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Hoffmann, R. A wiki for the life sciences where authorship matters. Nature Genetics (2008)

Thermal destruction processes in proteins involving cystine residues.

To ascertain the upper limit of protein thermostability and to evaluate the introduction of additional -S-S- bridges for the enhancement of protein thermostability by site-directed mutagenesis, the stability of cystine residues at 100 degrees C has been investigated in a number of unrelated proteins. All proteins studied (more than a dozen) undergo heat-induced beta-elimination of cystine residues in the pH range from 4 to 8. The time courses of this process closely follow first-order kinetics indicating that the stability of a cystine residue is not significantly affected by its position in the polypeptide chain. Furthermore, the first-order rate constants of beta-elimination of disulfide bonds at 100 degrees C are remarkably similar for different proteins--0.8 +/- 0.3 h-1 and 0.06 +/- 0.02 h-1 at pH 8.0 and 6.0, respectively. Thus, this process is relatively independent of both the primary structure and the elements of higher structures remaining in proteins in 100 degrees C. beta-Elimination of disulfides produces free thiols that cause yet another deleterious reaction in proteins--heat-induced disulfide interchange. This reshuffling of -S-S-bonds, which is much faster than beta-elimination, has also been quantitatively characterized.[1]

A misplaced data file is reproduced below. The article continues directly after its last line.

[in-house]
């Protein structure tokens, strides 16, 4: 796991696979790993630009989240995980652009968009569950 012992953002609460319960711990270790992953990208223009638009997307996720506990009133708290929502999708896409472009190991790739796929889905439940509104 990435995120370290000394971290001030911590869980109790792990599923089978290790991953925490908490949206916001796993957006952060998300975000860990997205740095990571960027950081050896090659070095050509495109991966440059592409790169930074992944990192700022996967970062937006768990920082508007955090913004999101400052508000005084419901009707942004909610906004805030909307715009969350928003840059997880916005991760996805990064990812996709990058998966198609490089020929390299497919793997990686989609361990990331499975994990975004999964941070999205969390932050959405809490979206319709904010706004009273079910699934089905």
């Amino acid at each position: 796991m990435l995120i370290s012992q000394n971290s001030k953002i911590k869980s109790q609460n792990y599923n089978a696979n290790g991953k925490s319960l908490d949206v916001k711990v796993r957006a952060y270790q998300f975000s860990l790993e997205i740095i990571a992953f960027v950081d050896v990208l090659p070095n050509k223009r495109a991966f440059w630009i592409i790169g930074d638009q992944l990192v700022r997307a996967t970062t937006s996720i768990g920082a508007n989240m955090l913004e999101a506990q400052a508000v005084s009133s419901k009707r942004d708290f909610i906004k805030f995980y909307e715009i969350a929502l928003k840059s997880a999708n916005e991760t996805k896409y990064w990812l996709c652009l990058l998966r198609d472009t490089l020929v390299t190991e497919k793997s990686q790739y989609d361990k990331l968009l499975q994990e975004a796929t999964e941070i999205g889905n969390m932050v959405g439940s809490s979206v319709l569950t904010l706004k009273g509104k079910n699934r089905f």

1. Thermal destruction processes in proteins involving cystine residues. Volkin, D.B., Klibanov, A.M. J. Biol. Chem. (1987) [Pubmed]
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